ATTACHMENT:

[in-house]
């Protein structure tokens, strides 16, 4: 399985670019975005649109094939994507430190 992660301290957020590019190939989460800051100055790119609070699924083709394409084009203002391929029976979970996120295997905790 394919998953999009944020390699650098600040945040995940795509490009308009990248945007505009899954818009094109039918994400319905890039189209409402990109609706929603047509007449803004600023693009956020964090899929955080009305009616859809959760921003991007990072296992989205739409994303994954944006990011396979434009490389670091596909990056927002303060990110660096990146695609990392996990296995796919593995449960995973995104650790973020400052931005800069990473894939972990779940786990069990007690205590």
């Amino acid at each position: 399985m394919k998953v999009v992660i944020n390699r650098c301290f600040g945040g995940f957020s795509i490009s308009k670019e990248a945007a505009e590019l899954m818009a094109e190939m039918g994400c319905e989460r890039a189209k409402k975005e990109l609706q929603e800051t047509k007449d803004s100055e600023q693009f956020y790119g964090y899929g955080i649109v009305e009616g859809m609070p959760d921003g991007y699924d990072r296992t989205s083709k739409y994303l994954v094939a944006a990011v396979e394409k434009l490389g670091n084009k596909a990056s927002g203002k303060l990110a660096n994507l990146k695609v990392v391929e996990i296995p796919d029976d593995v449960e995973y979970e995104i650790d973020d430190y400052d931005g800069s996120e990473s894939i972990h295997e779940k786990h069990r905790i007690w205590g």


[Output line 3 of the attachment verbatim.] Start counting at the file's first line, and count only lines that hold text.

């Amino acid at each position: 399985m394919k998953v999009v992660i944020n390699r650098c301290f600040g945040g995940f957020s795509i490009s308009k670019e990248a945007a505009e590019l899954m818009a094109e190939m039918g994400c319905e989460r890039a189209k409402k975005e990109l609706q929603e800051t047509k007449d803004s100055e600023q693009f956020y790119g964090y899929g955080i649109v009305e009616g859809m609070p959760d921003g991007y699924d990072r296992t989205s083709k739409y994303l994954v094939a944006a990011v396979e394409k434009l490389g670091n084009k596909a990056s927002g203002k303060l990110a660096n994507l990146k695609v990392v391929e996990i296995p796919d029976d593995v449960e995973y979970e995104i650790d973020d430190y400052d931005g800069s996120e990473s894939i972990h295997e779940k786990h069990r905790i007690w205590g």